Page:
Secondly, the New Testament imagery for the Church also reflects the intimacy between us within the Church. We are part of the people of God, we are God's family (Eph 2:19), we are living stones (1 Pet 2:5), we are living cells in the one Body of Christ. Jesus tells us love of God cannot be separated from love of neighbour as ourselves. We must be reconciled with one another before we come to offer our gifts to God (Mt 5:23-24). Traditionally, we offer one another a sign of peace before we approach the altar to receive Communion. St Paul and St James wrote very strongly against those, who wanted to introduce class distinctions or other loyalties into the People of God.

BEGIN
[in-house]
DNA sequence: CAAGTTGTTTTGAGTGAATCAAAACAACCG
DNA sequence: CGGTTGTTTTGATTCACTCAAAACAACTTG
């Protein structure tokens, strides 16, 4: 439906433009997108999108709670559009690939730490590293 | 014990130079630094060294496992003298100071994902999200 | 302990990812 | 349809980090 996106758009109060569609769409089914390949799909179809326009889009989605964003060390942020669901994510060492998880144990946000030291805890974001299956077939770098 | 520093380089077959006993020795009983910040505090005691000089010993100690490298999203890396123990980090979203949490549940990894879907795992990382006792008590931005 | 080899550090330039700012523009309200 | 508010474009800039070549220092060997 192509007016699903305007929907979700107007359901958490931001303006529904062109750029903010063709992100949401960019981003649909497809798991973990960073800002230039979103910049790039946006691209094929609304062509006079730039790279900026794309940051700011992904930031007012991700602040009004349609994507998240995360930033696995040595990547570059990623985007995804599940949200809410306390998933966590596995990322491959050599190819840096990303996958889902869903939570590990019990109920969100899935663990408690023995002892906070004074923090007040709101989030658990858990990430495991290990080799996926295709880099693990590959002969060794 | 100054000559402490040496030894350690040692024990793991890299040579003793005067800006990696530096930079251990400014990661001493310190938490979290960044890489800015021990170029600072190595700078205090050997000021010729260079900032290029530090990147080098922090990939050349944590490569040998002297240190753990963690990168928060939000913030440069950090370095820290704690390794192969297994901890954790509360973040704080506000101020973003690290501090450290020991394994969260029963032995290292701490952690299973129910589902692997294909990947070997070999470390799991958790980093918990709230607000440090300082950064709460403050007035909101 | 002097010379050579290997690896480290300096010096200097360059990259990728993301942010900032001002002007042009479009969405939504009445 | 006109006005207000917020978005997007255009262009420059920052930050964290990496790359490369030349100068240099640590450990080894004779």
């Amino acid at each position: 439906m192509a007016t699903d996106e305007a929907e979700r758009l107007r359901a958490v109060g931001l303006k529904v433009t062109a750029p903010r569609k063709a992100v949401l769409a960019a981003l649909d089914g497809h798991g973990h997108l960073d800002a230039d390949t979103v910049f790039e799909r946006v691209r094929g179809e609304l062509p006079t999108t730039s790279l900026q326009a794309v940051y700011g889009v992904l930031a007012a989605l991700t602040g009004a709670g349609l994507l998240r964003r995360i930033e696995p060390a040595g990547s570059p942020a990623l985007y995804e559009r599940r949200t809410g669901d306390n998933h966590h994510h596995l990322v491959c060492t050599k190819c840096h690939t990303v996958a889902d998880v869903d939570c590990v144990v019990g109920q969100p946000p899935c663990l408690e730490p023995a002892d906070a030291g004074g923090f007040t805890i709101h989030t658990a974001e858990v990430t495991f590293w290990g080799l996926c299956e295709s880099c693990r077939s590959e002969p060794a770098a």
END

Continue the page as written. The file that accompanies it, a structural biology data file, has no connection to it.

But that call to unity does not mean we should be happy to be a small, pure Church, cutting ourselves off from the world. The challenge is to see where God is leading us, not where we want to lead God. And God's ways may be uncomfortable for us. We don't have to feel we are in charge because this is God's work, not ours. We do everything to maintain unity rather than dismiss those whose opinions we don't like. The Lord can be working through others and not just through me and my preoccupations. As Jesus tells us, the world will not believe in Jesus unless it sees unity among Christ's followers. (Jn 17:21-23) The Church has to be driven by Christ's crazy call for humility and unity. We are a field hospital, not a super sterile clinic. Jesus wants to see the poor and the lame, the leper, the stranger and the sinner around his table. It is the sick who need the doctor, not the apparently healthy. Love of God and of neighbour are inseparable.